TV Review: Lucky Lotus - WBOC-TV 16, Delmarvas News Leader, FOX 21 -

TV Review: Lucky Lotus

Japanese filmmaker Ken Ochiai (center) directs his crew for his film 'Lucky Lotus.'" Japanese filmmaker Ken Ochiai (center) directs his crew for his film 'Lucky Lotus.'"
Catherine Ai stars as the hostess of the Lucky Lotus bar. Catherine Ai stars as the hostess of the Lucky Lotus bar.
Director Ken Ochiai speaks with actress Catherine Ai about a scene. Director Ken Ochiai speaks with actress Catherine Ai about a scene.
I first became aware of this film when it played at the Hearts and Minds Film Festival in Dover back in April 2010. Where at once I thought this short film would only be known by people who attended this festival, it wasn't until July that I saw the same film playing on cable television. The film was actually available via Cinemax on Demand. Ochiai told me that HBO bought his film after it screened at the Philadelphia Asian American Film Festival.
Ken Ochiai, 26, got his bachelor's degree at USC where he directed more than 20 short films. He continued his work at the American Film Institute Conservatory where he got his master's degree. Despite having a Japanese heritage, Ochiai said he tried to avoid Asian material, but when he read Hawaii-writer Cara Fasone's script Lucky Lotus, he felt he had to direct it.
Lucky Lotus is the story of a Vietnamese immigrant named Cong who owns the titular location. The Lucky Lotus is a hostess bar in Los Angeles where men come specifically for the company of beautiful young women. Cong has a daughter named Lien who has been raised in the bar and who now works there herself. Cong hopes to turn ownership and control of the bar to Lien, but when Cong overhears Lien telling a friend that she doesn't want that, Cong gets upset.
Ochiai says the relationship between mother and daughter, as indeed parent and child, is exaggerated but is typical of many Asian households. He says a lot of mothers, be they Asian or not, wouldn't push their daughters to work at a bar. However, the idea of adults encouraging their offspring to follow in their footsteps or pursue particular careers is common.
In the film, Lien says she wants to leave L.A. and move to New York. She says she doesn't want to take over her mom's bar, but she never says what she wants to do instead. Ochiai says that that in itself is a stronger statement, both as one from a daughter to a mother and as a testament to a lot of people Lien's age who don't know what they want to do, but know clearly what they want not to do.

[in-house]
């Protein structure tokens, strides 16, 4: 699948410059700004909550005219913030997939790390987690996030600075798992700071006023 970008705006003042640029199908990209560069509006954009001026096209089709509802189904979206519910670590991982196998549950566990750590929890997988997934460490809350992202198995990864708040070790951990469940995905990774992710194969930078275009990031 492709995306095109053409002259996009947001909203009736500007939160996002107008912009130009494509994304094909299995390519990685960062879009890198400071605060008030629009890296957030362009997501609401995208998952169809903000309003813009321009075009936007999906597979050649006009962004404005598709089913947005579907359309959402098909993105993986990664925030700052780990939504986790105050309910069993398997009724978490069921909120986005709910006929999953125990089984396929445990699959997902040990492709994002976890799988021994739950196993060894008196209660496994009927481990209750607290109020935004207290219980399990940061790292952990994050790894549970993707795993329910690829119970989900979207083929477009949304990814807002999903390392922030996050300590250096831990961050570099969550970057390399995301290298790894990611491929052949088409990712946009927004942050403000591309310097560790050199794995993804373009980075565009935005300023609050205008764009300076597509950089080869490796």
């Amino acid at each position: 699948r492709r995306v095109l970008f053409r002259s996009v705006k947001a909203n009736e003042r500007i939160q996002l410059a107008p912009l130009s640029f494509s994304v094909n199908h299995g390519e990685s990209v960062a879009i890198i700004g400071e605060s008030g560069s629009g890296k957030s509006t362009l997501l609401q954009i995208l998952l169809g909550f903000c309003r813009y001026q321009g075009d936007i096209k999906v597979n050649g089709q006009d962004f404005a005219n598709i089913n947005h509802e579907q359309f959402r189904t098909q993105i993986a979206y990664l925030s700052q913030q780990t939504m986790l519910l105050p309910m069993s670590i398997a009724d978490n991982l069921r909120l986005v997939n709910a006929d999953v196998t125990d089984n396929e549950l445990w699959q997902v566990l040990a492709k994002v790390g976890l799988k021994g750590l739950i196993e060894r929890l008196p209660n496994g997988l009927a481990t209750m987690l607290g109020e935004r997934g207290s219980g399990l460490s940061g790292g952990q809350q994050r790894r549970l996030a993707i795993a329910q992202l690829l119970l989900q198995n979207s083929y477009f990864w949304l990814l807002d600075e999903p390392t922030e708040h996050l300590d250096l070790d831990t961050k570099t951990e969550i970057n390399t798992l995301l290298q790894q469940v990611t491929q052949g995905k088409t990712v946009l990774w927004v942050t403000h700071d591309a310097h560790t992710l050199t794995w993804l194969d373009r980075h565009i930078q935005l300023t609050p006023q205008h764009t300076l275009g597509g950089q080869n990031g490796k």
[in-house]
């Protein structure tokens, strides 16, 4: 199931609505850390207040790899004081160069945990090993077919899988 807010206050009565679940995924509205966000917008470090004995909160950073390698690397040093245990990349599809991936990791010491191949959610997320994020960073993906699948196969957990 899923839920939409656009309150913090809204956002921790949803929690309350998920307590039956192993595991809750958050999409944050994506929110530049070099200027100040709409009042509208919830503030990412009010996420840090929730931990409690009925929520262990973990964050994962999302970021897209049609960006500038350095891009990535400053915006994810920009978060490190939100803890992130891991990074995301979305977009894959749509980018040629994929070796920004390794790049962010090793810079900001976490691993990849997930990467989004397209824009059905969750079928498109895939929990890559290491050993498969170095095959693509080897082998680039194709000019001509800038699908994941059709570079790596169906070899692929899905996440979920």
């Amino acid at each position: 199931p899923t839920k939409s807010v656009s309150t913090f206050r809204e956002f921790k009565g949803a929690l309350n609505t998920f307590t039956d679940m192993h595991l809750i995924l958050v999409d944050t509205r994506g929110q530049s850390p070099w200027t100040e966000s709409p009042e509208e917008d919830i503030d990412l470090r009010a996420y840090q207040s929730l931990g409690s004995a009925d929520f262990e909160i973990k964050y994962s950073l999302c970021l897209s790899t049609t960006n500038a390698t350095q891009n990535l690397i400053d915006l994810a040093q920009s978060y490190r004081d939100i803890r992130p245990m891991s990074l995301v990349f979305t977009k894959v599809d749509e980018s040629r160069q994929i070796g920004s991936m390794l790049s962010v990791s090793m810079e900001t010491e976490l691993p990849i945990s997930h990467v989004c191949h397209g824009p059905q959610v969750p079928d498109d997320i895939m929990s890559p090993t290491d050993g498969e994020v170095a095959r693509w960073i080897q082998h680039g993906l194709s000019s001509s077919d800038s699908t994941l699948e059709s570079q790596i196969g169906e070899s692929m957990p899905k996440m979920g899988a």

Ochiai hired a casting director because he says it's difficult to find good Vietnamese actresses. In the film, Cong goes to a nail salon where she chats with some friends. Ochiai not only had trouble finding women to fill those friend roles but with also finding the location. It was hard in that Ochiai had to convince the owners to shut the place down for shooting, but Ochiai told me that in order to finalize the location he had to subject himself to an actual manicure and various Asian women flirting or trying to play cupid with their own daughters and him.
Ochiai started directing movies when he was 12. He saw Jurassic Park when he was 8 and decided he wanted to do that. He wanted to make movies. So, he stayed home and watched films. He was impressed with big action flicks like the ones by Steven Spielberg, but, since studying at college, Ochiai has been drawn more toward family dramas and stories that explore human bonds.
Even though Ochiai said this was one of the hardest films he's ever made, it's what he wants to do. Ochiai says he spent five years convincing his father to leave Japan and become a filmmaker. This film is part of his AFI thesis project. It touches on aspects of Asian culture, which are familiar and personal to him, as well as spotlighting this hostess bar idea, which is a derivative of the geisha culture.
Four Stars out of Five
Not Rated but Recommended for Mature Audiences
Running Time: 16 mins.
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